They will work on political systems by opposing the fact that we contextualize the concept of primitive on the other hand, we must account for the place of politics in traditional societies.
Behind the particularities of each society, there are, through the field of politics, universality. These universalities are in the weight of structures because structures are a way of constructing the social field and establishing the social order. If we look at the early African tribes, we wonder about the very forms of politics. Thus, they wonder about siblings, families, tribal organization, but also about political organizations considered on property.
Traditional societies are not without structures, rites and rules. In this sense, they are no different from Western societies. If they have the same structures, they cannot be accused of being backward.
As a result, they will try to demonstrate that any political system must have in order to function, in other words, any political system must contain certain elements essential to the development of the society it presides over.
Politics is about decision-making, acting, strengthening, creating value, and so on. There is the assumption that in any type of society there would be the same structures.
The "rudiments" of Western political structures[edit | edit source]
Evans-Pritchard and Meyer Fortes put forward four structures, but it should first be recalled that, according to Lévi-Strauss, the structures of kinship belong to society, because society is structured by the logic of kinship, on the other hand power is the symbolism of power, symbolism is an ordering element of power. In a political system of power and reality, this is a decision, but it will also have to exist as a symbolic system. However, one cannot always separate power from symbolism, because symbolism is constitutive of power. Moreover, language, that is to say speech, which is also of the order of political power, is not a simple exchange, it is communicating order, rationalities, prohibitions, ways of moving, discussing, debating, contesting. Social inversion rituals are added.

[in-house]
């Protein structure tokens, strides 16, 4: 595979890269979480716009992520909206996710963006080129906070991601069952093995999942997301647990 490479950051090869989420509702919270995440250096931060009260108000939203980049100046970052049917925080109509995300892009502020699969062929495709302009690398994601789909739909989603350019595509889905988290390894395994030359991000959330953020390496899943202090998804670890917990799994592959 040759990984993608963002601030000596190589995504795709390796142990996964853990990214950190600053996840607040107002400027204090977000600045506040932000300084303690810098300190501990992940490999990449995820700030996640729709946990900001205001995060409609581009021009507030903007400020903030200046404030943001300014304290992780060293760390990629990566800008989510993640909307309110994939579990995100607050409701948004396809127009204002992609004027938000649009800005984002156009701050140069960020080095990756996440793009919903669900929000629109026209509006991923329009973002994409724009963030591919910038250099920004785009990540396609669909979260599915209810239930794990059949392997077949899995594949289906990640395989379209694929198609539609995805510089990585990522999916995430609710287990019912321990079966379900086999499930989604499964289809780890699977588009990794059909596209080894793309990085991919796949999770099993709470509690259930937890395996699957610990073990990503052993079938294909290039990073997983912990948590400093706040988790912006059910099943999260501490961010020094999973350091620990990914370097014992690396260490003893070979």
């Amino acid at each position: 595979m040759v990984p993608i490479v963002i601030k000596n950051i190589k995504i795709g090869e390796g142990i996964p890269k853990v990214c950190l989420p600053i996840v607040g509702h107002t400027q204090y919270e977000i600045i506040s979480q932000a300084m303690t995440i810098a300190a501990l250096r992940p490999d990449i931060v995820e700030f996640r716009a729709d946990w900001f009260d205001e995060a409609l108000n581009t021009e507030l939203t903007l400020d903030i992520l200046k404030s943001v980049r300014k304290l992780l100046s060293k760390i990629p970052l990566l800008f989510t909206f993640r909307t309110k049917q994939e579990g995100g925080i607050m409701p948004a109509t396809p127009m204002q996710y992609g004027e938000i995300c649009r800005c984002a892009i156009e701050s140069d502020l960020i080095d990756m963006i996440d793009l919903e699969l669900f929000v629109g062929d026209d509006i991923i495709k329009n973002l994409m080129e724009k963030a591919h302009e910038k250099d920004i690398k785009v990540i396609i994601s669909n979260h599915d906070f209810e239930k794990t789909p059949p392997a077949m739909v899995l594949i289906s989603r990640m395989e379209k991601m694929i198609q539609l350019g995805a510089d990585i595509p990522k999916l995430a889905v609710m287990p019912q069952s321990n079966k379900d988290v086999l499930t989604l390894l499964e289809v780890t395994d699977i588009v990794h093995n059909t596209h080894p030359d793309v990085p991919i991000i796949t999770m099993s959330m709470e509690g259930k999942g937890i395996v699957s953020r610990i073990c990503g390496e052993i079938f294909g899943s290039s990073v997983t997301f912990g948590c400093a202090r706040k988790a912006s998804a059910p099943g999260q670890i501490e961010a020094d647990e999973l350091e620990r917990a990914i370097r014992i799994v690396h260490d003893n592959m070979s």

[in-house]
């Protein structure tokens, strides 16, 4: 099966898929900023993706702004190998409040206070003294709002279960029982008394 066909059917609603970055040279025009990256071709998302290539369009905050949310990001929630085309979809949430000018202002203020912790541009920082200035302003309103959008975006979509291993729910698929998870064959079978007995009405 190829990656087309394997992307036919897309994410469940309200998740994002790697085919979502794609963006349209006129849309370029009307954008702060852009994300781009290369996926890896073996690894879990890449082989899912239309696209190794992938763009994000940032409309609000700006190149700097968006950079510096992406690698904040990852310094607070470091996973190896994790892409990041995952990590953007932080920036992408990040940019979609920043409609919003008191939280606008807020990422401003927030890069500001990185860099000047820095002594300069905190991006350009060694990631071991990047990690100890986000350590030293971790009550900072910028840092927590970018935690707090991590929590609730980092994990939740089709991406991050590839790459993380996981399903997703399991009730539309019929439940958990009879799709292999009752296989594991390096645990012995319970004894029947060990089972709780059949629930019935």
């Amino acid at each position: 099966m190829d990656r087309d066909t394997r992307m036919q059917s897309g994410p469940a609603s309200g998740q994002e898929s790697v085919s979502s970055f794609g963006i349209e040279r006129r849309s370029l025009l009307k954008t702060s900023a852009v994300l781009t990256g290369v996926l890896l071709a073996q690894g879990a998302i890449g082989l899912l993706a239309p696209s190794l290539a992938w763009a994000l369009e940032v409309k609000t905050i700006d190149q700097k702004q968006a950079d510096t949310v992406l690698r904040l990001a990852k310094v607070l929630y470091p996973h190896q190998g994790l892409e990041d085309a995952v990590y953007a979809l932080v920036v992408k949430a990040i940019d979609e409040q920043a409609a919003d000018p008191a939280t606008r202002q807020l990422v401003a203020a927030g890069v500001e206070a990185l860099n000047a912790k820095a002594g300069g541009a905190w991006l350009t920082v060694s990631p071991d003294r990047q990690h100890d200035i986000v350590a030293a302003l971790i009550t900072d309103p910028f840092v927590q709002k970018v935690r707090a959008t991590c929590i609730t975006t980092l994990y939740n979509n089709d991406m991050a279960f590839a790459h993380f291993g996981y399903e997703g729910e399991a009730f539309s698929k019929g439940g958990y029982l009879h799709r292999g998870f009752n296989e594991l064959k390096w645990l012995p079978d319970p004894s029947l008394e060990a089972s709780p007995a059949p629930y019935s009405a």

What are the elementary structures that underlie the "rudiments" of the more sophisticated structures of Western societies?
Kinship in politics[edit | edit source]
The first explanation will be to say that in African societies we see that kinship plays an important role. That is to say that one belongs to a family which is an order and a structure, it engages possibilities of birth and insertion in a dynasty. The past is an aid to construction.
On the other hand, in all traditional societies, kinship defines social status in the community. There is no political power without reflection on kinship, and basically political authority is a function of the system of filiation and residence. Power can be hereditary, but through the construction of the family social relations and power relations are built which define social relations and politics. It is an active heritage, it is a kind of capital that helps everyone to build and define themselves in the social space.
From there, we see that these clan systems will play power either to preserve it or to acquire it in a clan logic, that is to say in a whole family cohesion.
To maintain power, alliances must be formed that refer to family strategies that can be marriage. Evans-Pritchard and Meyer Fortes will say that beyond the question of kinship, it is the kinship network that is at stake, it is the fact that an organized system on kinship and the family in the very broad sense emerges from these policy structures.